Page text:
When life's a beach
Director Brent Wilson explores fame, failure and the Beach Boys' lasting legacy in new film, Brian Wilson: Long Promised Road. Danielle de Wolfe discovers more...
AS THE age old saying goes, you should never meet your heroes.
In the case of director Brent Wilson, it's a warning he chose to disregard entirely, instead charging headfirst into the California sunshine and a world inhabited by one of surf rock's founding fathers: Brian Wilson.
Sharing a surname but no relationship, the Bon Jovi: Inside Out documentarian met the Beach Boys founding member ahead of his new feature-length documentary Brian Wilson: Long Promised Road.
Created with the help of Brian's long-time friend and former Rolling Stone editor Jason Fine, the project explores the soaring highs of the band's chart-topping success, alongside the altogether darker lows of the musician's well-documented drug abuse and mental health struggles.
The candid conversations that emerge as Fine and Wilson roadtrip through California offer a snapshot into a remarkable mind.
“Brian is incredibly intuitive; he really does pick up on people's vibrations,” reflects Brent.
“When you speak with him, he'll look just a little bit above your head. And a lot of people told me – people that have known him for a long time – that he's literally probably looking at your aura.”
The film came about after he attended a show that marked the Brian's 75th birthday. He recalls how the audience's adoration for the musician left him questioning “how on earth did Brian Wilson get here?”
“For me, it's just as much about friendship, as it is about anything else,” says Brent.
“Jason and I agreed really early on… we kind of took a Hippocratic oath with this, which was ‘do no harm'. And if Jason asked Brian a question, and he didn't want to talk about it, we just wouldn't go there.”
A testament to Wilson and Fine's close-knit relationship, the documentary's emotional dashcam footage also conveys a tender friendship forged over the course of several decades.
Describing how Fine “made the mistake” of offering to “do anything” in order to assist with the project, the director admits that without the journalist's help he would have been unable to capture the “intimacy” required for such a film. An insight, he says, “Brian's fans deserve”.
The film also features anecdotal tales and insights from a range of musical contemporaries, including Sir Elton John, Bruce Springsteen and Nick Jonas.
“I tried to interview Brian initially – as you'll see in the beginning of the film – and like every other interviewer of Brian Wilson, it doesn't end well. He doesn't like to be interviewed. I knew I was failing miserably and my movie was probably going to fail miserably if I didn't try to do something.”
Renowned for being a man of few words, Brian's linguistic skills instead came into their own when paired with the syncopated rhythms of hits including Surfing USA, I Get Around and Wouldn't It Be Nice. A nine-time Grammy Award nominee, two-time winner and Rock and Roll Hall of Fame inductee, his expansive list of musical accolades is downright enviable. It makes sense, then, that the biggest challenge posed by such a project centred around incentivising a 79-year-old who wants for very little.
“It's hard to speculate, but I think Brian maybe saw this film – because he agreed to do the film really easily – as an opportunity to say some things that he hasn't said, particularly with his brothers,” says Brent pensively. “That was something I was really surprised by and I didn't expect, because I knew that was going to be painful for him.”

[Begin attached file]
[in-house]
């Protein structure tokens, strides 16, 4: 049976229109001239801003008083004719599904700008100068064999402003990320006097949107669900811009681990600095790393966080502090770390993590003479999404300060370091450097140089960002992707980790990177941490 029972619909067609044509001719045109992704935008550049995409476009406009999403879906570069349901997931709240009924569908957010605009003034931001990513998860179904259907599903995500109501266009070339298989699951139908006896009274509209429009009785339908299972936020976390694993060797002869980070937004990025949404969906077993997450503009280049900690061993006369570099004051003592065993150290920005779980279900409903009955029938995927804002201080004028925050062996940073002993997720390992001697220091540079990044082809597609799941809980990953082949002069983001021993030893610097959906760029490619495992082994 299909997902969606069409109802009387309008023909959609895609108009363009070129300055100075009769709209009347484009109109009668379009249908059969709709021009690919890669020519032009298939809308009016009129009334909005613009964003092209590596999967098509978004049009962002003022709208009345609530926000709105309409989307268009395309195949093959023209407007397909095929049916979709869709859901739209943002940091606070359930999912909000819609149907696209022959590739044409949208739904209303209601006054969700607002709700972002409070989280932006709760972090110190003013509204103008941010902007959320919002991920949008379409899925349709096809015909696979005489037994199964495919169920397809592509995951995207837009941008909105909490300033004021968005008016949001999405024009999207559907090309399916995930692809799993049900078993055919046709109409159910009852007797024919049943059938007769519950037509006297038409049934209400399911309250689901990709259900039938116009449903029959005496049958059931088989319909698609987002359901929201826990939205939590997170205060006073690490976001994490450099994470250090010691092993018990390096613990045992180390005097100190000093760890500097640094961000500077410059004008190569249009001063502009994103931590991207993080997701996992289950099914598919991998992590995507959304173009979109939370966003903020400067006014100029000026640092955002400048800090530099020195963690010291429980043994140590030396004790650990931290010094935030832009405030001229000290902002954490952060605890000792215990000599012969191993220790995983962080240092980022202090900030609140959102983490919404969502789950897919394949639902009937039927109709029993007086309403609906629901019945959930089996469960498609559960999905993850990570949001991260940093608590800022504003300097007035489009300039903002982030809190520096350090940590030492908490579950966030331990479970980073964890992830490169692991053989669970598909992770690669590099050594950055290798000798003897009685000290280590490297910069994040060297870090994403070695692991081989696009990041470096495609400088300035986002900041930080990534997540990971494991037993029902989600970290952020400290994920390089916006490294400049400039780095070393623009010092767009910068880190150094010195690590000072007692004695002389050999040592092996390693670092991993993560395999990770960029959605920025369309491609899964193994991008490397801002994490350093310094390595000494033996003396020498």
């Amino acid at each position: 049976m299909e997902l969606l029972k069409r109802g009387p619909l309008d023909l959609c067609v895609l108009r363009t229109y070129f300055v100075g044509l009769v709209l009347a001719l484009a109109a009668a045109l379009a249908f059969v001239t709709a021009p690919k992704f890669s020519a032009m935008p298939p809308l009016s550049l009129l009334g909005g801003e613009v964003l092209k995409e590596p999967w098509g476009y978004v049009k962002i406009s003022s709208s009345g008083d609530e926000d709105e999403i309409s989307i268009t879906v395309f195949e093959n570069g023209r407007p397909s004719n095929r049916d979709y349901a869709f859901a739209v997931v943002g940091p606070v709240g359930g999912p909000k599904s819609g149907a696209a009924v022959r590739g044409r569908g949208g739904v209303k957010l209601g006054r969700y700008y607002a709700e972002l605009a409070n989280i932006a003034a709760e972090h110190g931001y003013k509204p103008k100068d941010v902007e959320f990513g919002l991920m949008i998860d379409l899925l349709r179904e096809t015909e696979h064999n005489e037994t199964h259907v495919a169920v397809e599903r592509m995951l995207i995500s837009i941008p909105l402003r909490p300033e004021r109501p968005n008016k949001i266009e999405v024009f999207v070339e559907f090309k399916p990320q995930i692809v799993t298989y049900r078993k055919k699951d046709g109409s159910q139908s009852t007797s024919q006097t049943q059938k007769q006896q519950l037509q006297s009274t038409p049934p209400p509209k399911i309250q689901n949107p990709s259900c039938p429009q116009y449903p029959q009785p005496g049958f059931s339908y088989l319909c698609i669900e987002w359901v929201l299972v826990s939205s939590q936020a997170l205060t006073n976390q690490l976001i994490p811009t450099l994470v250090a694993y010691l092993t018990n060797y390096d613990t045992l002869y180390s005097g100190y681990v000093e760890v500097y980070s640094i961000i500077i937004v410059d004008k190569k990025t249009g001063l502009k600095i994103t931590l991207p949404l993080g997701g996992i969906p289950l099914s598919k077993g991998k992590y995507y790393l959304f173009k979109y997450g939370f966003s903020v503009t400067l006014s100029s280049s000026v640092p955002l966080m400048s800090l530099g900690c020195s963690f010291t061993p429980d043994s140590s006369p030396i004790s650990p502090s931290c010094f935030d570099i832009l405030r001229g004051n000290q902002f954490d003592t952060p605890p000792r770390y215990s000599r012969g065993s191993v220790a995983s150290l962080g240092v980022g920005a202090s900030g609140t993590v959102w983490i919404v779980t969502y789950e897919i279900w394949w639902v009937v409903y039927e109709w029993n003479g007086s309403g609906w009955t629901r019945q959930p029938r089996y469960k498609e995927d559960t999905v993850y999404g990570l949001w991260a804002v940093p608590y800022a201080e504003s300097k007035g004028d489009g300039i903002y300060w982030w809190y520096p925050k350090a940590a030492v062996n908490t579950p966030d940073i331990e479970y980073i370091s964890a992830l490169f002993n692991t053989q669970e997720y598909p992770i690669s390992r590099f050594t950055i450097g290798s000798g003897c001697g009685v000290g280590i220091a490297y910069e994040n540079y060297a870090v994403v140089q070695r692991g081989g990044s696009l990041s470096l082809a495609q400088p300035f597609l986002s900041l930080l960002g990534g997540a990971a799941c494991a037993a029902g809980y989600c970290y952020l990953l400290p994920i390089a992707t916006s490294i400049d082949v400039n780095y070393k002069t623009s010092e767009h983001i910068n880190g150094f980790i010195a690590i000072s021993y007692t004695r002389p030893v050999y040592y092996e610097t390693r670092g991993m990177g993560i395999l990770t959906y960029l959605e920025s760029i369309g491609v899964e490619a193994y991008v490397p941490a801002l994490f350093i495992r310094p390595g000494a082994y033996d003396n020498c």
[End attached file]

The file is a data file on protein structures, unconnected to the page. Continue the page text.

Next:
Comprised of the three Wilson brothers (Brian, Dennis and Carl), alongside cousin Mike Love and friend Al Jardine, the Beach Boys' original line-up was short lived following the untimely death of Dennis, who drowned in 1983. Not long after, Brian found himself estranged from the group, with his youngest brother Carl dying from lung cancer in 1998.
“Brian is the last Wilson,” reflects Brent.
“I know how much he loved his brothers and how complicated their relationships were, so I didn't expect him to talk that much about them. When he started to discuss those, for me that was a lovely surprise. It's shaped the film, to be honest with you.”
For the musically inclined, this dark sense of melancholy can be heard drifting through even the most upbeat Brian Wilson-penned tracks. It's a sound Brent describes as “loneliness” and “almost a cry for help” – a notion that becomes increasingly apparent when contextualised against a life shaped by abuse, loss and creative isolation.
“Wouldn't It Be Nice, to me, was a question mark,” explains Brent, half lost in thought.
“There was always this kind of little undercurrent – if you're open to that, and I think like so many serious Brian Wilson fans, it was that undercurrent that pulled me in.”
Describing the Beach Boys' track In My Room as “the gateway drug” that led him to discover artists such as Bruce Springsteen and Jim James, Brent notes the way in which his own musical education was shaped by the band's ground-breaking harmonies and distinctive “textures”.
“As crazy as it may sound – and it sounds kind of silly just hearing in my head – I literally thought to myself, ‘What if there was 70 hours of interviews with Beethoven or Mozart or Hemingway? How valuable would that be intrinsically to the world 100 years from now?' And that's the way I approached it,” concludes Brent.
“I really, truly want this to be a film that lasts the ages and gives [an] insight into Brian that people haven't seen before.”
Brian Wilson: Long Promised Road is in cinemas from Friday January 21.